Why Undertipping Makes You A Real Jackass

Jul 14, 2014 @ 11:03am

Tipped-minimum-wage

The minimum wage for tipped workers has remained stagnant for 23 years:

Tipped workers have been getting short-changed for years. At least that’s what the gap between the federally mandated regular minimum wage and federally mandated tipped minimum wage would suggest. When the tip credit, as that difference is often called, was created in 1966, it split hotel, restaurant and other service industry salaries up so part was paid by their employers and another part was paid by their customers. The legislation was intended to protect service industry workers who had previously been unprotected under the Fair Labor Standards Act (FLSA). And the split was originally 50-50 – meaning employers and customers shared the cost of each tipped worker’s minimum salary.

But the burden is increasingly falling on America’s restaurant goers and other service industry customers. “Today this two-tiered wage system continues to exist, yet the subsidy provided by customers in restaurants, salons, casinos and other businesses that employ tipped workers is larger than it has ever been,” a new report (pdf) by the Economic Policy Institute says. The tip credit has surged from fewer than $3 in the late 1980s to more than $5 today, largely because the tipped minimum wage hasn’t increased in 23 years.


Jul 14, 2014 @ 3:20pm

Ctd …

A reader writes:

I tip fairly generously and don’t really mind tipping when I go out. But why does the blame on low restaurant worker wages always fall to the jackass diner? Why not on the jackass restaurant owner? Is there any other industry where we put none of the blame for wages on the owner? If I had my choice, we would eliminate all tipping and just raise the prices to make up the difference. (If you get a chance, listen to the great Freakonomics podcast on tipping.)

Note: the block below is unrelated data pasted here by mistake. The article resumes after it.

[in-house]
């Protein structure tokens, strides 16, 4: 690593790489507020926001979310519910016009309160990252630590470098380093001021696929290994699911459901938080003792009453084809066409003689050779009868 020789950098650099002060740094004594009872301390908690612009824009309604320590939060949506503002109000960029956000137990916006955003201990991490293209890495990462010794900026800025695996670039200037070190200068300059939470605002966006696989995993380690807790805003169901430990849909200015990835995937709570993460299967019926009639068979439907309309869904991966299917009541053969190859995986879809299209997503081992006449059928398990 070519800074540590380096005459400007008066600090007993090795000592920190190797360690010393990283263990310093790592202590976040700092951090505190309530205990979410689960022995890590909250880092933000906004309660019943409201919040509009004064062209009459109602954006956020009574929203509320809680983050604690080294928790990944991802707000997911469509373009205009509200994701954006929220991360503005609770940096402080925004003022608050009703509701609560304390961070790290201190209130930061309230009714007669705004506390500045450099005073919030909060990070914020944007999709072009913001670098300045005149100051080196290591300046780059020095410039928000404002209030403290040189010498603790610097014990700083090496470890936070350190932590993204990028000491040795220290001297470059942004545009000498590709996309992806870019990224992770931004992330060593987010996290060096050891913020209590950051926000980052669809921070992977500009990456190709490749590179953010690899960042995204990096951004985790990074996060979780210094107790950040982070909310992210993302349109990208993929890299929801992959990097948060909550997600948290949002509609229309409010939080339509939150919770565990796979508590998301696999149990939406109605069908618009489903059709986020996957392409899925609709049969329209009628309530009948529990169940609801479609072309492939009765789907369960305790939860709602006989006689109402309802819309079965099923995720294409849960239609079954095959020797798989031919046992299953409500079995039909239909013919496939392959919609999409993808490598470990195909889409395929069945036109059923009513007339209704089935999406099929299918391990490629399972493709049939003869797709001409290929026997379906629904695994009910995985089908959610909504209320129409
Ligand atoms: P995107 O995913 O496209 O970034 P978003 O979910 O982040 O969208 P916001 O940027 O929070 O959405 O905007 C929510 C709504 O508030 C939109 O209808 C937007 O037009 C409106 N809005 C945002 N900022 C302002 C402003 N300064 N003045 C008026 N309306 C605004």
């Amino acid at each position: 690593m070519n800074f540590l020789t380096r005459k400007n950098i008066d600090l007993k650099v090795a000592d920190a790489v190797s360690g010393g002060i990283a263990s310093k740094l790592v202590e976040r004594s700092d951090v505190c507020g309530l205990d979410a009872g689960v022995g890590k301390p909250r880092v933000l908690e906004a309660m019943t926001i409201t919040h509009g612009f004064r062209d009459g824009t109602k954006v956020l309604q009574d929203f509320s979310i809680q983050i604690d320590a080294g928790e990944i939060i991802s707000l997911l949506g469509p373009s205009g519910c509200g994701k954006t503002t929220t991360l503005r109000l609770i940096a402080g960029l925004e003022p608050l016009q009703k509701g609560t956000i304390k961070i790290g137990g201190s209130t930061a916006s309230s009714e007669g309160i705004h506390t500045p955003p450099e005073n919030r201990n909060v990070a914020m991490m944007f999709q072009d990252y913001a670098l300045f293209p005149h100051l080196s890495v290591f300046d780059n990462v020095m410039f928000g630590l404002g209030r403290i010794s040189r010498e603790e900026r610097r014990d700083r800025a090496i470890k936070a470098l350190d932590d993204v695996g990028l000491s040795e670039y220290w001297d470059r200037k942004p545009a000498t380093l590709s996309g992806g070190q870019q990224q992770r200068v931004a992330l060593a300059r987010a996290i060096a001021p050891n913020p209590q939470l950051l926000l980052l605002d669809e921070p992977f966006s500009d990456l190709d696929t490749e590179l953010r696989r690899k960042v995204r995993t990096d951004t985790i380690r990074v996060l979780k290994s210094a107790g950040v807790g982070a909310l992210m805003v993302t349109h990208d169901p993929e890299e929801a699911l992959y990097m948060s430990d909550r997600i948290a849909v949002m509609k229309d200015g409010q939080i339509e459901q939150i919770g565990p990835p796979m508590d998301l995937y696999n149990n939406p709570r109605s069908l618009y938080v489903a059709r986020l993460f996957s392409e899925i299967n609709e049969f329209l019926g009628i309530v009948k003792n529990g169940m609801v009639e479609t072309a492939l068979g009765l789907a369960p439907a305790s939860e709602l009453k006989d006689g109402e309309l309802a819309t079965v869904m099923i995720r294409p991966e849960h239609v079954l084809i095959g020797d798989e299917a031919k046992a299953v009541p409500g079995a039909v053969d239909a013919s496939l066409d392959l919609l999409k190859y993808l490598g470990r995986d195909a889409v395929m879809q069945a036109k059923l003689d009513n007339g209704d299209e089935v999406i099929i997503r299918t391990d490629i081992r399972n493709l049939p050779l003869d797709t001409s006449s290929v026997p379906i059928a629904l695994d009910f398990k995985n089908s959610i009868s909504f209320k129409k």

Another also takes exception:

Excuse me? The jackasses in this situation are two:

one, the politicians who short-changed professions when writing minimum-wage laws. If they add waiters to the law, half (or more) of this problem goes away.

The other are the restaurants, who use the fact that tipping is required to falsely advertise prices. Force them to pay their waiters a proper wage and throw in requiring taxes to be included in the price, and then we’ll talk. But when a restaurant falsely claims I can eat there for, say, $20 per person, and it turns out that after taxes and, yes, tipping, it’s more like $35 … I think I’m entitled to feel cranky that I was lied to.

As to whether I’m an undertipper? Well, the target keeps moving, doesn’t it? I was used to 10%. Now it is 15% minimum. Soon, it sounds like it will be 20%, with various interest groups already calling for 25%.

Since the above jackasses won’t do their jobs, I’m the one left holding the invisible bill to pay these people? And I still get called a jackass for doing so? This is the primary reason why I have stopped going to places that have waiters, if I can help it.

Another:

Tipping is another cost-of-living expense that competes with the cost of living raise that regular workers are not getting. I tip pretty high even for bad service (which I get more often than good service, mostly because restaurants are understaffed to save even more money). So the headline should be: “restaurants are being jackasses for being like every other company and squeezing the low person on the totem pole.”